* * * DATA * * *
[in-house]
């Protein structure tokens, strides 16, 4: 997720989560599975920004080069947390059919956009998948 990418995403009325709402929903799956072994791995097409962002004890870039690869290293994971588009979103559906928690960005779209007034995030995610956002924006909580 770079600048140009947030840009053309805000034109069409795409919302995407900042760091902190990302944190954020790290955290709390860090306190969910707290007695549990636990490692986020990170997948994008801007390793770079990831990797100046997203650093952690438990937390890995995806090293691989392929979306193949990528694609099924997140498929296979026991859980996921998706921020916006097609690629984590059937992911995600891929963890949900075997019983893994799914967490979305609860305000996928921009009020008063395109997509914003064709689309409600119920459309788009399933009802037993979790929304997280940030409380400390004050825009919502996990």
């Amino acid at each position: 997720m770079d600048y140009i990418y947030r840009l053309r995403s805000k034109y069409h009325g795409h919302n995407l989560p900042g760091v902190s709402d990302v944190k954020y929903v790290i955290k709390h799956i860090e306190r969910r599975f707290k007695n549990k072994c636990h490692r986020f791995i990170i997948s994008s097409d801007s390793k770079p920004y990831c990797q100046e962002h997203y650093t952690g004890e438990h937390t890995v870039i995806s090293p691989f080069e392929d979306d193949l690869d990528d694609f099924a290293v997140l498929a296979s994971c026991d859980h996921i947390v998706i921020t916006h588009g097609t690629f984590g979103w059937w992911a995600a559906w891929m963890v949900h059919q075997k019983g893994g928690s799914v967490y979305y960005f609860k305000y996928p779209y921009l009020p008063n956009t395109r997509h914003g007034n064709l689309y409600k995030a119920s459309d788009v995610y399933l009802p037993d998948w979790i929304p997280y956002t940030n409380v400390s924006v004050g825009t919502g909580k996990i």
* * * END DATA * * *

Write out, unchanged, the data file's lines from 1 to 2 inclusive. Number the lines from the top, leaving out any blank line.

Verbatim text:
[in-house]
């Protein structure tokens, strides 16, 4: 997720989560599975920004080069947390059919956009998948 990418995403009325709402929903799956072994791995097409962002004890870039690869290293994971588009979103559906928690960005779209007034995030995610956002924006909580 770079600048140009947030840009053309805000034109069409795409919302995407900042760091902190990302944190954020790290955290709390860090306190969910707290007695549990636990490692986020990170997948994008801007390793770079990831990797100046997203650093952690438990937390890995995806090293691989392929979306193949990528694609099924997140498929296979026991859980996921998706921020916006097609690629984590059937992911995600891929963890949900075997019983893994799914967490979305609860305000996928921009009020008063395109997509914003064709689309409600119920459309788009399933009802037993979790929304997280940030409380400390004050825009919502996990």